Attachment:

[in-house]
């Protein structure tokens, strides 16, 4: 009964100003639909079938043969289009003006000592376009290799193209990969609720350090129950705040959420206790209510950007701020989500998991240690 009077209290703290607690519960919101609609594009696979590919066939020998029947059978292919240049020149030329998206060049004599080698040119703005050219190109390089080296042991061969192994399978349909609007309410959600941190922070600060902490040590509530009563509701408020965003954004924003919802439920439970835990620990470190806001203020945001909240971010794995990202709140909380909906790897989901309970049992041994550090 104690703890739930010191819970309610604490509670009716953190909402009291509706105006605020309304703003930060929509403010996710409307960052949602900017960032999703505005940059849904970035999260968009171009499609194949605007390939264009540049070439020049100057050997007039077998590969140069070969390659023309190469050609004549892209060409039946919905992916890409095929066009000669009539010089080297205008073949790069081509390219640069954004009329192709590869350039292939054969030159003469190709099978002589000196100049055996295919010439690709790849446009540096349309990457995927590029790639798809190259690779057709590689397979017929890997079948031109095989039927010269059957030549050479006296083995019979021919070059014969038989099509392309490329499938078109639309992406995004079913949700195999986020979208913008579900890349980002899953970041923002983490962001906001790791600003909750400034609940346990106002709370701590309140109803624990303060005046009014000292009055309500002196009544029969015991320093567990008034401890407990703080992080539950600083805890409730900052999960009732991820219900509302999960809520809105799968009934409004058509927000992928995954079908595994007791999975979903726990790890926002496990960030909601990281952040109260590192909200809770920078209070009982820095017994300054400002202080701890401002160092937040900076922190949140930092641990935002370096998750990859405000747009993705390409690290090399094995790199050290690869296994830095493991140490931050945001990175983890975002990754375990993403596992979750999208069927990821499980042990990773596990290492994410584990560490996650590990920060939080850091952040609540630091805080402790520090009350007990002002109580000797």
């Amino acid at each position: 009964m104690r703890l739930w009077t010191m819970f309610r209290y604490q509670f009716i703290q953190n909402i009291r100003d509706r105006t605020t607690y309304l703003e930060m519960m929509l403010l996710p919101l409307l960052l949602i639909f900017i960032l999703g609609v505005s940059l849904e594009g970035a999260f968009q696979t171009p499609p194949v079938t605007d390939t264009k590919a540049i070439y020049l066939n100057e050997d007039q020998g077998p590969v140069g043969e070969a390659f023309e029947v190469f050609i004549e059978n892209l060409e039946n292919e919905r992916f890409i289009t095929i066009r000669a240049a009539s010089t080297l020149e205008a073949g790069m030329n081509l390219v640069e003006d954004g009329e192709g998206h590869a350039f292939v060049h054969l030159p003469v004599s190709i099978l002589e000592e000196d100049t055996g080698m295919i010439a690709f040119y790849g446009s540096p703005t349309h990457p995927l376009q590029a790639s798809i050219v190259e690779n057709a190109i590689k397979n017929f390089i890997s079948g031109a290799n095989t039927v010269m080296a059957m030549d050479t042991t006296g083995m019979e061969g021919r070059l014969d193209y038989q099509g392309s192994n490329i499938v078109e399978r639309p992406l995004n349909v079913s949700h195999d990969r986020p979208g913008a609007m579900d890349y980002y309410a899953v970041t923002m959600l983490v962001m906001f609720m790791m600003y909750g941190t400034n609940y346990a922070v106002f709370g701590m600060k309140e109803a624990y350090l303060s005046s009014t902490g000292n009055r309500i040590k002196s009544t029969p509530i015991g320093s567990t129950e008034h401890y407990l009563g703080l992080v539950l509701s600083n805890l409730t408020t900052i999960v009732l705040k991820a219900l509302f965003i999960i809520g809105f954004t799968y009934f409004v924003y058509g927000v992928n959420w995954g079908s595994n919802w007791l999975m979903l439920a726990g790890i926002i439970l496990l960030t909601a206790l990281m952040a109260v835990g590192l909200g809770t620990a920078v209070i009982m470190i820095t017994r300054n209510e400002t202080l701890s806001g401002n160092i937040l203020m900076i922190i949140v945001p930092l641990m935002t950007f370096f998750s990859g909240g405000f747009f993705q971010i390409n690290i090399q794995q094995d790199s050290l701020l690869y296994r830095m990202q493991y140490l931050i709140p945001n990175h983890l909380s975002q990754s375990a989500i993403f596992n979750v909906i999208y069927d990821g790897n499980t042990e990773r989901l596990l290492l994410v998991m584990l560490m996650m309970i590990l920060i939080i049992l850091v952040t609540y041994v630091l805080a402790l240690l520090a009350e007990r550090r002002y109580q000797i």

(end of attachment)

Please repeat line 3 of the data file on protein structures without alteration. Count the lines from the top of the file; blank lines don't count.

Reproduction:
């Amino acid at each position: 009964m104690r703890l739930w009077t010191m819970f309610r209290y604490q509670f009716i703290q953190n909402i009291r100003d509706r105006t605020t607690y309304l703003e930060m519960m929509l403010l996710p919101l409307l960052l949602i639909f900017i960032l999703g609609v505005s940059l849904e594009g970035a999260f968009q696979t171009p499609p194949v079938t605007d390939t264009k590919a540049i070439y020049l066939n100057e050997d007039q020998g077998p590969v140069g043969e070969a390659f023309e029947v190469f050609i004549e059978n892209l060409e039946n292919e919905r992916f890409i289009t095929i066009r000669a240049a009539s010089t080297l020149e205008a073949g790069m030329n081509l390219v640069e003006d954004g009329e192709g998206h590869a350039f292939v060049h054969l030159p003469v004599s190709i099978l002589e000592e000196d100049t055996g080698m295919i010439a690709f040119y790849g446009s540096p703005t349309h990457p995927l376009q590029a790639s798809i050219v190259e690779n057709a190109i590689k397979n017929f390089i890997s079948g031109a290799n095989t039927v010269m080296a059957m030549d050479t042991t006296g083995m019979e061969g021919r070059l014969d193209y038989q099509g392309s192994n490329i499938v078109e399978r639309p992406l995004n349909v079913s949700h195999d990969r986020p979208g913008a609007m579900d890349y980002y309410a899953v970041t923002m959600l983490v962001m906001f609720m790791m600003y909750g941190t400034n609940y346990a922070v106002f709370g701590m600060k309140e109803a624990y350090l303060s005046s009014t902490g000292n009055r309500i040590k002196s009544t029969p509530i015991g320093s567990t129950e008034h401890y407990l009563g703080l992080v539950l509701s600083n805890l409730t408020t900052i999960v009732l705040k991820a219900l509302f965003i999960i809520g809105f954004t799968y009934f409004v924003y058509g927000v992928n959420w995954g079908s595994n919802w007791l999975m979903l439920a726990g790890i926002i439970l496990l960030t909601a206790l990281m952040a109260v835990g590192l909200g809770t620990a920078v209070i009982m470190i820095t017994r300054n209510e400002t202080l701890s806001g401002n160092i937040l203020m900076i922190i949140v945001p930092l641990m935002t950007f370096f998750s990859g909240g405000f747009f993705q971010i390409n690290i090399q794995q094995d790199s050290l701020l690869y296994r830095m990202q493991y140490l931050i709140p945001n990175h983890l909380s975002q990754s375990a989500i993403f596992n979750v909906i999208y069927d990821g790897n499980t042990e990773r989901l596990l290492l994410v998991m584990l560490m996650m309970i590990l920060i939080i049992l850091v952040t609540y041994v630091l805080a402790l240690l520090a009350e007990r550090r002002y109580q000797i």